What I’ve Seen
I have had great opportunities to travel in my life. My family took a lot of road trips growing up and as a result I’ve been to 21 of our country’s 50 great states. I’ve spent time in New Zealand and Mexico as well and have observed some significant differences between cultures abroad and at home. While I feel like I have seen a lot in my 27 years, my experience pales in comparison with many. I know people that have been to over a dozen different countries and nearly all of the US states. Still, when you consider their massive amounts of travel experience they have not come close to seeing everything.
By its very nature anecdotal evidence is not a reliable standard to ascertain truth. My personal experience is too small, clouded by my own biases, and impacted by my emotions. Whenever evidence is presented based only on personal experience the argument is weak and easily defeated. We must look for a more sure standard, and the surest of all is the word of God (II Peter 1:19).
Atheism argues that God cannot exist because He cannot be seen or touched today. Consider the flaws in that argument! Has the atheist seen everything that is or has ever been? What about the entire atheism movement collectively? We could also ask when the modern day atheist has ever seen or touched Napoleon Bonaparte. Of course history has verified his existence, but could we not say the same for God with the countless historical verifications of the historical Jesus or the events recorded in the Bible? The intra-biblical and extra-biblical evidence is astounding once compiled. The Christian understands that God has revealed Himself through His Son (Hebrews 1:1-2), through creation (Psalms 19:1), and through His word (I Timothy 3:16-17). The atheist might also talk about his experience with Christianity. Many will claim Christianity to be divisive and the reason for the conflict of war. But this evidence is easily matched and superseded by the great good that biblical Christianity offers. Anecdotal evidence is just not sufficient to overthrow belief in the existence of God or the benefits afforded by Christianity.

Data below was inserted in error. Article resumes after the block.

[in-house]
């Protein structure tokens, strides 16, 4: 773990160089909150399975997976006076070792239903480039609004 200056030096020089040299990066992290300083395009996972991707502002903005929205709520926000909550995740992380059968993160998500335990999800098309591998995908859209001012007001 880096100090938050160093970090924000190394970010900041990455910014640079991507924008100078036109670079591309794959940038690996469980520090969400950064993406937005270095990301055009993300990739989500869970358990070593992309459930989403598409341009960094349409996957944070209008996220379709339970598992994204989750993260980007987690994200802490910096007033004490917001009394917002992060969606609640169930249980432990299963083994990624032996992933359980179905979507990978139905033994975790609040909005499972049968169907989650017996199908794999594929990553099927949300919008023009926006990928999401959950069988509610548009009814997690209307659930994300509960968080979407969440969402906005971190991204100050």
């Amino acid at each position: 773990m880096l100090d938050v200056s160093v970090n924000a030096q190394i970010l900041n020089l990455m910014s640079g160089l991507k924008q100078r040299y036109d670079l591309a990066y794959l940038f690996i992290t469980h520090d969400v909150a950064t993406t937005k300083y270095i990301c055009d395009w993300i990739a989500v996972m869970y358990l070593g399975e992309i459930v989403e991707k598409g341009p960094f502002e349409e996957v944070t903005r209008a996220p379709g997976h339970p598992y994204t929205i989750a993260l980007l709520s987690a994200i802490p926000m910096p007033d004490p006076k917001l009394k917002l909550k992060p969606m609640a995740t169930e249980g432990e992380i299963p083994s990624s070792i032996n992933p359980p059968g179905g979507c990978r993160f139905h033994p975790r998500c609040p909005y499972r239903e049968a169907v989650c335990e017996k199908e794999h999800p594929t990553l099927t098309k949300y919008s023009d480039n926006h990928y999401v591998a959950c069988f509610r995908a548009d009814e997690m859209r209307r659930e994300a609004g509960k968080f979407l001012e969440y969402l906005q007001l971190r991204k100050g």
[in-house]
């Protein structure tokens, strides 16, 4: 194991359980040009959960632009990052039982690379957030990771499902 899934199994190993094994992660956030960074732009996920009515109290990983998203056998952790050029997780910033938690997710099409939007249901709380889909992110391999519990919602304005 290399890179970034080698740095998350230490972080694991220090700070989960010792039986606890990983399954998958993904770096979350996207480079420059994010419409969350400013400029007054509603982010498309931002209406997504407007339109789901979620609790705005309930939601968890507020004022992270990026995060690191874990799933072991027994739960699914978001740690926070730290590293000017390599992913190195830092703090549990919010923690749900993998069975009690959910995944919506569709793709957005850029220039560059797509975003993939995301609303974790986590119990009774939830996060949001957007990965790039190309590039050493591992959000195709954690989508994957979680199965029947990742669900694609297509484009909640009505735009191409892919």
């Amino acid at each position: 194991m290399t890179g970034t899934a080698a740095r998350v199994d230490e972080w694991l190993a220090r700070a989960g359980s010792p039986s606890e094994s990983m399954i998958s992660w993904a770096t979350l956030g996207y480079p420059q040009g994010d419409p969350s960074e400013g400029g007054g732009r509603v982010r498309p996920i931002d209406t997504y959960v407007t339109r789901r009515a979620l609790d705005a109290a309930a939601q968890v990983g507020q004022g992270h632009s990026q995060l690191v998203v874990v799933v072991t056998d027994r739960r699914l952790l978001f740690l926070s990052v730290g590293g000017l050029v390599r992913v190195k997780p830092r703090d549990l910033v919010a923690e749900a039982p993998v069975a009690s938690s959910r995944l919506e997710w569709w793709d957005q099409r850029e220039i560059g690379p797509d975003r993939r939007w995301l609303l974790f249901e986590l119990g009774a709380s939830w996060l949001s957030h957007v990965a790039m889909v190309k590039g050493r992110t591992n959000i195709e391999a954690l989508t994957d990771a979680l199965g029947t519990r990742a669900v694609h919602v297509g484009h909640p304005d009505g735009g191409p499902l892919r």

Some try to argue for false doctrines with anecdotal evidence. You might be familiar with some who have become pessimistic about the usefulness of church discipline via the withdrawal of fellowship (Matthew 18:17; I Corinthians 5:4-5; II Thessalonians 3:6). They could talk about their experiences where these methods “were not successful.” Understand that whenever we follow a command of scripture as prescribed that endeavor is successful, whether the sinner repents or not! Others talk about the insistence of obeying God’s law regarding marriage, divorce, and remarriage as doing more harm than good. They will talk about the families that are broken if we teach that one should leave an adulterous marriage (Matthew 19:9). In their experience it’s harmful to follow God’s law and so they prefer situation ethics in these cases.
These arguments are not logically sound and are motivated by extreme bias. When a brother walking disorderly is allowed to remain within the body of Christ with no withdrawal of fellowship the local and universal church suffers and is in danger of division. In the case of an adulterous marriage the sin is what breaks up these families, not the law of God. Short sighted leadership that relies on what they have seen instead of what the Lord has said will destroy the church and have to answer for souls they lead astray (Hebrews 13:17).
We must choose to speak as God has revealed (I Peter 4:11; II Peter 1:20-21). The heart’s emotions can be deceptive and if followed will lead to destruction (Jeremiah 10:23; Proverbs 28:26; Matthew 7:13). If we follow God’s will we will stand on the firm foundation of the Rock that is Christ (Matthew 7:24).